Pruitt on medical leave as School Board stops meeting

Tolliver rants about board’s financial decisions; Cordia Moore voted as acting superintendent

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By Erick Johnson, Gary Crusader

Gary Schools Superintendent Cheryl Pruitt went on medical leave days before the school board voted to temporarily replace her with assistant superintendent, Dr. Cordia Moore. It was a meeting that forced board president, Rosie Washington, to abruptly end it after board member, Carlos Tolliver, went on a wild rant about the board’s financial decisions.

Pruitt’s medical leave comes as the board seeks to obtain an additional loan to keep Gary’s schools running while lawmakers prepare to review a bill that would give them financial control of the district.

In a statement, Pruitt did not disclose her medical problems, but she leaves at a time when the school board is struggling with discord and a massive debt that threatens the future of thousands of students.

“Presently, I have a couple of issues that I need to focus on,” Pruitt said in a statement. “Earlier this year, I was hospitalized for nearly a week and did not take the time to recover.”

She went to say, “Reflecting on my duties, I notified the board of these issues, and they are taking measures to make certain the needs of the district are met in my absence. I am hopeful I will return to serve the needs of this district, which are great. However, I plan to put my health first.”

The Crusader was unable to reach Pruitt, but in one news report, she said she hopes to return to work pending doctor’s approval on April 20.

At the school board meeting on March 28, members unanimously approved Moore’s appointment as acting superintendent after the item was moved to the top of the agenda.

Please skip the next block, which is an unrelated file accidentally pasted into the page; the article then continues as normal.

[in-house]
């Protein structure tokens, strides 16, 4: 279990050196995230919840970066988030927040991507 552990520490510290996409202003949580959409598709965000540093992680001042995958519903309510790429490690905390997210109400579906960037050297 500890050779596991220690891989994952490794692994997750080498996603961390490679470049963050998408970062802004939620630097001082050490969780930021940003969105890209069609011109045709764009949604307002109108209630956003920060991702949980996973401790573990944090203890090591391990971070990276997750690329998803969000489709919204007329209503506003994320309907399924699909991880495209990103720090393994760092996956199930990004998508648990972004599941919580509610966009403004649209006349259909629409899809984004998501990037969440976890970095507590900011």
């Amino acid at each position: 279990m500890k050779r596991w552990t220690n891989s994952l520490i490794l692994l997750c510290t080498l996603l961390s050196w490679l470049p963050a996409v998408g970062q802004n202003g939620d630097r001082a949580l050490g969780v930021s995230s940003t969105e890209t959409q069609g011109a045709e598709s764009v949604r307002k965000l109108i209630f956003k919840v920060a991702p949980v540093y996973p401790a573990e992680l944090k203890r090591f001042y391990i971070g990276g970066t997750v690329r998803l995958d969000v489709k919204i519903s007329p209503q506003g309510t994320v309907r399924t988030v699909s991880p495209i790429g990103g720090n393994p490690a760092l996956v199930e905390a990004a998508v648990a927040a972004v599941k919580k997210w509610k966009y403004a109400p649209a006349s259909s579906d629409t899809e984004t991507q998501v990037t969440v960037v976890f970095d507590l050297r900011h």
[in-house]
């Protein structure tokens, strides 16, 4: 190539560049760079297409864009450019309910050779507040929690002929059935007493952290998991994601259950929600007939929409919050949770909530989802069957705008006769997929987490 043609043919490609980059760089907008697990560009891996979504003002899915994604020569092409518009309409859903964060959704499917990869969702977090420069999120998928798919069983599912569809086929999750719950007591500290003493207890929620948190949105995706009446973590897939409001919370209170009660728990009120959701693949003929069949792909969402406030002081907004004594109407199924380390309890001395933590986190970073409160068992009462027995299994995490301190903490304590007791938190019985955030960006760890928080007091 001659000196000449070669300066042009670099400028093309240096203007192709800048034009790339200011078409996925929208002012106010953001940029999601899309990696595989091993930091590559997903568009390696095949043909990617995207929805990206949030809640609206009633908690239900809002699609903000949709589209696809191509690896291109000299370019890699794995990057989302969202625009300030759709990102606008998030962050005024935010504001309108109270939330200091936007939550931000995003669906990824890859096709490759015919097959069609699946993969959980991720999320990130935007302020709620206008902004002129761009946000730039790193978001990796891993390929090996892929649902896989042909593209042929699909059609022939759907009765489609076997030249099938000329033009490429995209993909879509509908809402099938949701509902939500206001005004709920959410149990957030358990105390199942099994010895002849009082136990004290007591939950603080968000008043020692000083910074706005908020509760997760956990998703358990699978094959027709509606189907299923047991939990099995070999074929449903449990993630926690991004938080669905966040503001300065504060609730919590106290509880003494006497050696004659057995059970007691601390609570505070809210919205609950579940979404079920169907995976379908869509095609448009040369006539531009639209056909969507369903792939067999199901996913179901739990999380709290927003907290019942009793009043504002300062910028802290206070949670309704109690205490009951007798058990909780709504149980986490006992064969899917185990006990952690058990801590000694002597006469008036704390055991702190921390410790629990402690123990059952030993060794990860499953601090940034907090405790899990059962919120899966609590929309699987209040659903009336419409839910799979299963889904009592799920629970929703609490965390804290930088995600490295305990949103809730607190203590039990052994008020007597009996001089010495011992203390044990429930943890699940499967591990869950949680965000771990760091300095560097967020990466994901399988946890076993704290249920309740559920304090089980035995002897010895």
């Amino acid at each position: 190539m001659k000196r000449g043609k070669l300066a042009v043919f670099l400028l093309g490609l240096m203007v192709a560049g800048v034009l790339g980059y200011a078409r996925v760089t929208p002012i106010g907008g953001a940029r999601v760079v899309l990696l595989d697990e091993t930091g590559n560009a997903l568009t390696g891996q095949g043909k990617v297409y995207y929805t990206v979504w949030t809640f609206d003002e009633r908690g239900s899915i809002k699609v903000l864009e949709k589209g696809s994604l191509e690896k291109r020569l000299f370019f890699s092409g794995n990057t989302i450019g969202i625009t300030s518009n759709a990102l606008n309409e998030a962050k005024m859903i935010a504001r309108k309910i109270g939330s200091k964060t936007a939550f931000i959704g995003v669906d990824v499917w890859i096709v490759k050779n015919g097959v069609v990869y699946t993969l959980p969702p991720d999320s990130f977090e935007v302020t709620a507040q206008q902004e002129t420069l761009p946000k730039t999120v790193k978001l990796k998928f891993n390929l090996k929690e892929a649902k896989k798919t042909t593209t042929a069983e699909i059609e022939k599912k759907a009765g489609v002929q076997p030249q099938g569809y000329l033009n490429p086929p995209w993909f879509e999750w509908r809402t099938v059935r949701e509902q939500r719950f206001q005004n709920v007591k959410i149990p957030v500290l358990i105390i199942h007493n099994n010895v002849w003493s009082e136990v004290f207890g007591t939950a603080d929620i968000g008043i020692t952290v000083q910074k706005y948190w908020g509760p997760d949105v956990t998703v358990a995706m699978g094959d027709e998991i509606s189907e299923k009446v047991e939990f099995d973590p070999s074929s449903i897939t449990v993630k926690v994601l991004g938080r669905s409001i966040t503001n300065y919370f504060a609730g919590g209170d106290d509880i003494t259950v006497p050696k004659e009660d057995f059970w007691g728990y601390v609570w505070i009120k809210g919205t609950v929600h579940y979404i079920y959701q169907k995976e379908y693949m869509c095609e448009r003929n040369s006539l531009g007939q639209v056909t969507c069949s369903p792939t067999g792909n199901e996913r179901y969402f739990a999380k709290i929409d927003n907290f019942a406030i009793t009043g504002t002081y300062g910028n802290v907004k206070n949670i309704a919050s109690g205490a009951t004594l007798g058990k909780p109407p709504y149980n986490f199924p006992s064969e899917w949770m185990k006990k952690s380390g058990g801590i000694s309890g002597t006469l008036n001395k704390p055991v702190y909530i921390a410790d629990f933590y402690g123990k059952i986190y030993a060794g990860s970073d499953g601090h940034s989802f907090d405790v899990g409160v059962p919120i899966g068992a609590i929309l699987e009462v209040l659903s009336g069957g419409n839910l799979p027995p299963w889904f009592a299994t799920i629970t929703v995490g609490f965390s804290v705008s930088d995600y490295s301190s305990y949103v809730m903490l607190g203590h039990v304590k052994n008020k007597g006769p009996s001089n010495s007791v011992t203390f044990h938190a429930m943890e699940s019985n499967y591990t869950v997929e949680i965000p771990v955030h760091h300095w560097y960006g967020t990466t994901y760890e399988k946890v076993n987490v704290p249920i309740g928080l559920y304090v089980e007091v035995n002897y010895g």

Moore thanked the board for their vote of confidence following her appointment. After the meeting, she spoke to the Crusader about her plans for the district.

“I’m an educator. Despite what’s going on, my focus is to help the students in the district,” she said.

Pruitt, 54, has nearly two years left on her contract as superintendent. A Roosevelt graduate, Pruitt has led the district since 2012. Last December, the School Board narrowly voted to extend her contract and $136,000 salary to June 30, 2019. It’s uncertain whether Pruitt will be able to return to her position or what long-term plans the board has.

In the meantime, Moore takes the helm at the district. She has served in various roles within the Gary Community School Corp. In 1996, she earned the Milken National Educator Award as principal at Washington Elementary. She was also assistant principal at the former Dunbar Pulaski Middle School.

While Pruitt was absent at Tuesday’s board meeting, her critic, Tolliver, was there.

In February, Pruitt filed an order of protection against Tolliver saying she feared for her life after Tolliver allegedly stalked her on two separate occasions. Tolliver denies the claim and plans to have the stay-away order dismissed at a court hearing on April 12.

Meanwhile, Tolliver has been unable to attend any meetings where Pruitt is present. But on Tuesday, he took the opportunity to lash out at the board accusing them of making shady financial decisions and criticizing a contract between the Edison Learning Center and the Roosevelt Career Academy.

He drew cheers and applause from some members of the audience. About ten minutes into his rant, Washington ended the meeting after accusing Tolliver of making personal statements during his rant.

It was the latest embarrassing episode that cast the school district in a negative light as lawmakers in Indianapolis get closer to reviewing a bill that will give the state financial and management control over the district. The bill also calls for the district to have an emergency manager.

The Gary School District has debts totaling over $100 million as dwindling enrollment and Gary’s depleted property tax revenues plague the district. Despite staff layoffs and closing schools, the district has been unable to climb out of debt.

At a meeting in Indianapolis on March 31, the state’s Distressed Unit Appeals Board plans to review the district’s request for another loan. On March 10, the DUAB approved an emergency $3.75 million to cover the district’s payroll for March and vendor payments.

 

 

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